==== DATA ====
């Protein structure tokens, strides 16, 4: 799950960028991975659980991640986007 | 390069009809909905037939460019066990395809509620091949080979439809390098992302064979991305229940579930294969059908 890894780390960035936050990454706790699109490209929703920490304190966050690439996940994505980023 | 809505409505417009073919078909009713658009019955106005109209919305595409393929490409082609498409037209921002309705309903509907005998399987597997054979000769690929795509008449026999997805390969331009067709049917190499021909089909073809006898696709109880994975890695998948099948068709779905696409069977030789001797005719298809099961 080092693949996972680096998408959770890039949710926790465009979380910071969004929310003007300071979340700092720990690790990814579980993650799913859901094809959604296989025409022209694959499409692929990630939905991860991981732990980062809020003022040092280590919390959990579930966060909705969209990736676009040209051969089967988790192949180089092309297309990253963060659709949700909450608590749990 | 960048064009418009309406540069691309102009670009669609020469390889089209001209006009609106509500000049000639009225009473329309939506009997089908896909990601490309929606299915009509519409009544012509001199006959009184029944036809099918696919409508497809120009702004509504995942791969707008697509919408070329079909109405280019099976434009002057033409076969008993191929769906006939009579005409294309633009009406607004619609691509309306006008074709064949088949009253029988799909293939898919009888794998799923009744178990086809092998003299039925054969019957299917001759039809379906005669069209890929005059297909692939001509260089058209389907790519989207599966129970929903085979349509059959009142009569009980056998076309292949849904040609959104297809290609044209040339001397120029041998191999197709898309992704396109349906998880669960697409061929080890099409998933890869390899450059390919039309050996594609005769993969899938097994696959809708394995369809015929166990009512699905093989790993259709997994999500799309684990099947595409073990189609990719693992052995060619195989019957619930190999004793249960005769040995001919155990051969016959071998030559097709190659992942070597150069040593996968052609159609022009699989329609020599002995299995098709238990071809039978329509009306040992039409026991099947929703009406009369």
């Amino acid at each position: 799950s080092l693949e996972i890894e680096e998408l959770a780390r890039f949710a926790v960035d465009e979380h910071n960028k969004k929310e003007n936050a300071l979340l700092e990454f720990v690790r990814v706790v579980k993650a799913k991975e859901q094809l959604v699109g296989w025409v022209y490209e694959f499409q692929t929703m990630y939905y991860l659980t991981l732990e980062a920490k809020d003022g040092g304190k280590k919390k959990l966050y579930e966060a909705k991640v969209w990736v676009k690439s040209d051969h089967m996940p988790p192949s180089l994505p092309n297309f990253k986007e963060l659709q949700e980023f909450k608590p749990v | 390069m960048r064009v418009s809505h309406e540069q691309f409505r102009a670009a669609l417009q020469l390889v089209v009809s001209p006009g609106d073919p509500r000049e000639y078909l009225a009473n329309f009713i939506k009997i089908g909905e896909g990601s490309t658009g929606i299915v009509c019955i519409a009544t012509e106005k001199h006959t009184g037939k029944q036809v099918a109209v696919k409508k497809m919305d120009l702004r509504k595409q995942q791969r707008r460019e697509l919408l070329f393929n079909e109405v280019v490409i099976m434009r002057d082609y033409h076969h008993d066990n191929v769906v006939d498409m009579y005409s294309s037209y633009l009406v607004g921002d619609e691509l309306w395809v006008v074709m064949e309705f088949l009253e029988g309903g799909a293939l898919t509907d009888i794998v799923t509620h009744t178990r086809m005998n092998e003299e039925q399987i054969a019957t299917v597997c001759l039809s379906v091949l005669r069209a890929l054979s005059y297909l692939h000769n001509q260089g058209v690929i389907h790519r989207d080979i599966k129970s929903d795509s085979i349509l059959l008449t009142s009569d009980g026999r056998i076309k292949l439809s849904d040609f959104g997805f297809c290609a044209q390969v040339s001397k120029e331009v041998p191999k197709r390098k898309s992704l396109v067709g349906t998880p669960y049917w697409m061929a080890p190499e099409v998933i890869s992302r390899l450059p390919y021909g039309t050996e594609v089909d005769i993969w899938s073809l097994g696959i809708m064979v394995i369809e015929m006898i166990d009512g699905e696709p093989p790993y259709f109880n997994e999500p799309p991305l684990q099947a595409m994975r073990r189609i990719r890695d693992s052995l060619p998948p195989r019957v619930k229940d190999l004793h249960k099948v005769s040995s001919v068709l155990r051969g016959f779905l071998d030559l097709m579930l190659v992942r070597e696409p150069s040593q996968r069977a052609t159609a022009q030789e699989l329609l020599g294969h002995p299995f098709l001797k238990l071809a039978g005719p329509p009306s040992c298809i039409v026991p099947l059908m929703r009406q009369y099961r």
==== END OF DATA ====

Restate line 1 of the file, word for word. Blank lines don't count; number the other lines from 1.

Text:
């Protein structure tokens, strides 16, 4: 799950960028991975659980991640986007 | 390069009809909905037939460019066990395809509620091949080979439809390098992302064979991305229940579930294969059908 890894780390960035936050990454706790699109490209929703920490304190966050690439996940994505980023 | 809505409505417009073919078909009713658009019955106005109209919305595409393929490409082609498409037209921002309705309903509907005998399987597997054979000769690929795509008449026999997805390969331009067709049917190499021909089909073809006898696709109880994975890695998948099948068709779905696409069977030789001797005719298809099961 080092693949996972680096998408959770890039949710926790465009979380910071969004929310003007300071979340700092720990690790990814579980993650799913859901094809959604296989025409022209694959499409692929990630939905991860991981732990980062809020003022040092280590919390959990579930966060909705969209990736676009040209051969089967988790192949180089092309297309990253963060659709949700909450608590749990 | 960048064009418009309406540069691309102009670009669609020469390889089209001209006009609106509500000049000639009225009473329309939506009997089908896909990601490309929606299915009509519409009544012509001199006959009184029944036809099918696919409508497809120009702004509504995942791969707008697509919408070329079909109405280019099976434009002057033409076969008993191929769906006939009579005409294309633009009406607004619609691509309306006008074709064949088949009253029988799909293939898919009888794998799923009744178990086809092998003299039925054969019957299917001759039809379906005669069209890929005059297909692939001509260089058209389907790519989207599966129970929903085979349509059959009142009569009980056998076309292949849904040609959104297809290609044209040339001397120029041998191999197709898309992704396109349906998880669960697409061929080890099409998933890869390899450059390919039309050996594609005769993969899938097994696959809708394995369809015929166990009512699905093989790993259709997994999500799309684990099947595409073990189609990719693992052995060619195989019957619930190999004793249960005769040995001919155990051969016959071998030559097709190659992942070597150069040593996968052609159609022009699989329609020599002995299995098709238990071809039978329509009306040992039409026991099947929703009406009369």